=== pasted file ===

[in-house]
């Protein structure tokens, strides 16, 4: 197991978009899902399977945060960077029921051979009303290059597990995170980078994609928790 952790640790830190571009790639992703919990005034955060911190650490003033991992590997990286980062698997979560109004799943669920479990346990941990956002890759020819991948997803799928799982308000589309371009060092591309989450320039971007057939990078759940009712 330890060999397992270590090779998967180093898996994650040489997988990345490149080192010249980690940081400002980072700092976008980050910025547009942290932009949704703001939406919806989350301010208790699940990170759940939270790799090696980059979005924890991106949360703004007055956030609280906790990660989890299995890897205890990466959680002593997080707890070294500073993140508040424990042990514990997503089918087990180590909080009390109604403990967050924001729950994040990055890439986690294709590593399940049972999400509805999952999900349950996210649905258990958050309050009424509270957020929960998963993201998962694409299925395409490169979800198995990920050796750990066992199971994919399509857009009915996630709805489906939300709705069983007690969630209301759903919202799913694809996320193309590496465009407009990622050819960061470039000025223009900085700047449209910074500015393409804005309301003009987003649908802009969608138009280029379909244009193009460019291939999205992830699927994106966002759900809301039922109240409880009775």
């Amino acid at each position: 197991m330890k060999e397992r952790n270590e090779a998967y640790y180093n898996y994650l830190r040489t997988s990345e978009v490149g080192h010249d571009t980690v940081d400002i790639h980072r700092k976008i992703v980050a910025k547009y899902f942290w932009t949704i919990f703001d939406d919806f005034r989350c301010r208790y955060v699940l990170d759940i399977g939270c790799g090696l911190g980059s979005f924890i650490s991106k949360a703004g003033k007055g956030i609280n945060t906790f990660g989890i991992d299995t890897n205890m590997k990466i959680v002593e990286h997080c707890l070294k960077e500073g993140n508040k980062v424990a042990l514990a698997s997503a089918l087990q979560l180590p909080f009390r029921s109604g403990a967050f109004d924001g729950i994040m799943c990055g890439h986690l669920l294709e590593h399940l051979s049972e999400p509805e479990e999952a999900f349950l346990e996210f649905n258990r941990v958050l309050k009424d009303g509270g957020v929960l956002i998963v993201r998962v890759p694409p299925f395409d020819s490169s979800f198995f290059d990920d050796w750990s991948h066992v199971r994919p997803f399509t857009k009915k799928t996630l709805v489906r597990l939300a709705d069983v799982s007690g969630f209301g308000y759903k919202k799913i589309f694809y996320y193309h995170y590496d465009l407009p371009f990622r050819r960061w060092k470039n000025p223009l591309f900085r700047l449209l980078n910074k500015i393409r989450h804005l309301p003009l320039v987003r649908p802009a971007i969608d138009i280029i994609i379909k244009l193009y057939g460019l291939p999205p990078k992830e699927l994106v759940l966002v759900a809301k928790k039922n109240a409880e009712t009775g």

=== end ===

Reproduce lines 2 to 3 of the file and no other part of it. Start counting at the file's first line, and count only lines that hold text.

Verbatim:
């Protein structure tokens, strides 16, 4: 197991978009899902399977945060960077029921051979009303290059597990995170980078994609928790 952790640790830190571009790639992703919990005034955060911190650490003033991992590997990286980062698997979560109004799943669920479990346990941990956002890759020819991948997803799928799982308000589309371009060092591309989450320039971007057939990078759940009712 330890060999397992270590090779998967180093898996994650040489997988990345490149080192010249980690940081400002980072700092976008980050910025547009942290932009949704703001939406919806989350301010208790699940990170759940939270790799090696980059979005924890991106949360703004007055956030609280906790990660989890299995890897205890990466959680002593997080707890070294500073993140508040424990042990514990997503089918087990180590909080009390109604403990967050924001729950994040990055890439986690294709590593399940049972999400509805999952999900349950996210649905258990958050309050009424509270957020929960998963993201998962694409299925395409490169979800198995990920050796750990066992199971994919399509857009009915996630709805489906939300709705069983007690969630209301759903919202799913694809996320193309590496465009407009990622050819960061470039000025223009900085700047449209910074500015393409804005309301003009987003649908802009969608138009280029379909244009193009460019291939999205992830699927994106966002759900809301039922109240409880009775």
């Amino acid at each position: 197991m330890k060999e397992r952790n270590e090779a998967y640790y180093n898996y994650l830190r040489t997988s990345e978009v490149g080192h010249d571009t980690v940081d400002i790639h980072r700092k976008i992703v980050a910025k547009y899902f942290w932009t949704i919990f703001d939406d919806f005034r989350c301010r208790y955060v699940l990170d759940i399977g939270c790799g090696l911190g980059s979005f924890i650490s991106k949360a703004g003033k007055g956030i609280n945060t906790f990660g989890i991992d299995t890897n205890m590997k990466i959680v002593e990286h997080c707890l070294k960077e500073g993140n508040k980062v424990a042990l514990a698997s997503a089918l087990q979560l180590p909080f009390r029921s109604g403990a967050f109004d924001g729950i994040m799943c990055g890439h986690l669920l294709e590593h399940l051979s049972e999400p509805e479990e999952a999900f349950l346990e996210f649905n258990r941990v958050l309050k009424d009303g509270g957020v929960l956002i998963v993201r998962v890759p694409p299925f395409d020819s490169s979800f198995f290059d990920d050796w750990s991948h066992v199971r994919p997803f399509t857009k009915k799928t996630l709805v489906r597990l939300a709705d069983v799982s007690g969630f209301g308000y759903k919202k799913i589309f694809y996320y193309h995170y590496d465009l407009p371009f990622r050819r960061w060092k470039n000025p223009l591309f900085r700047l449209l980078n910074k500015i393409r989450h804005l309301p003009l320039v987003r649908p802009a971007i969608d138009i280029i994609i379909k244009l193009y057939g460019l291939p999205p990078k992830e699927l994106v759940l966002v759900a809301k928790k039922n109240a409880e009712t009775g």